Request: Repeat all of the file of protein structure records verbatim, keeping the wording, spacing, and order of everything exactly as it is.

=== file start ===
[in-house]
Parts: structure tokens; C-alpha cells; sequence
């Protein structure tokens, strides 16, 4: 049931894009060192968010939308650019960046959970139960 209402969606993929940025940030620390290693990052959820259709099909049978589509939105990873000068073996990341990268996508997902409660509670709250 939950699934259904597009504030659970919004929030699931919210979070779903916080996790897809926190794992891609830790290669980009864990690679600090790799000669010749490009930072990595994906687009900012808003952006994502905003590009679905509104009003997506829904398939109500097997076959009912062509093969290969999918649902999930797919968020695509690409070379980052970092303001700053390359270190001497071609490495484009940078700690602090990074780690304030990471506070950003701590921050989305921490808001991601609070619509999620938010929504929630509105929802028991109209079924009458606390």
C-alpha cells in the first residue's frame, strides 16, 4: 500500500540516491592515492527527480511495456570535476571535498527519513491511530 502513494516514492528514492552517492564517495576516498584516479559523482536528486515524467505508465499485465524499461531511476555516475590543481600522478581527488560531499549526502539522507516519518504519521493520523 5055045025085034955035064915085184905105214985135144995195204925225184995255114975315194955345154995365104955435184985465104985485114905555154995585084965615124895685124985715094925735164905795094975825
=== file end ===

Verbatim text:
[in-house]
Parts: structure tokens; C-alpha cells; sequence
């Protein structure tokens, strides 16, 4: 049931894009060192968010939308650019960046959970139960 209402969606993929940025940030620390290693990052959820259709099909049978589509939105990873000068073996990341990268996508997902409660509670709250 939950699934259904597009504030659970919004929030699931919210979070779903916080996790897809926190794992891609830790290669980009864990690679600090790799000669010749490009930072990595994906687009900012808003952006994502905003590009679905509104009003997506829904398939109500097997076959009912062509093969290969999918649902999930797919968020695509690409070379980052970092303001700053390359270190001497071609490495484009940078700690602090990074780690304030990471506070950003701590921050989305921490808001991601609070619509999620938010929504929630509105929802028991109209079924009458606390």
C-alpha cells in the first residue's frame, strides 16, 4: 500500500540516491592515492527527480511495456570535476571535498527519513491511530 502513494516514492528514492552517492564517495576516498584516479559523482536528486515524467505508465499485465524499461531511476555516475590543481600522478581527488560531499549526502539522507516519518504519521493520523 5055045025085034955035064915085184905105214985135144995195204925225184995255114975315194955345154995365104955435184985465104985485114905555154995585084965615124895685124985715094925735164905795094975825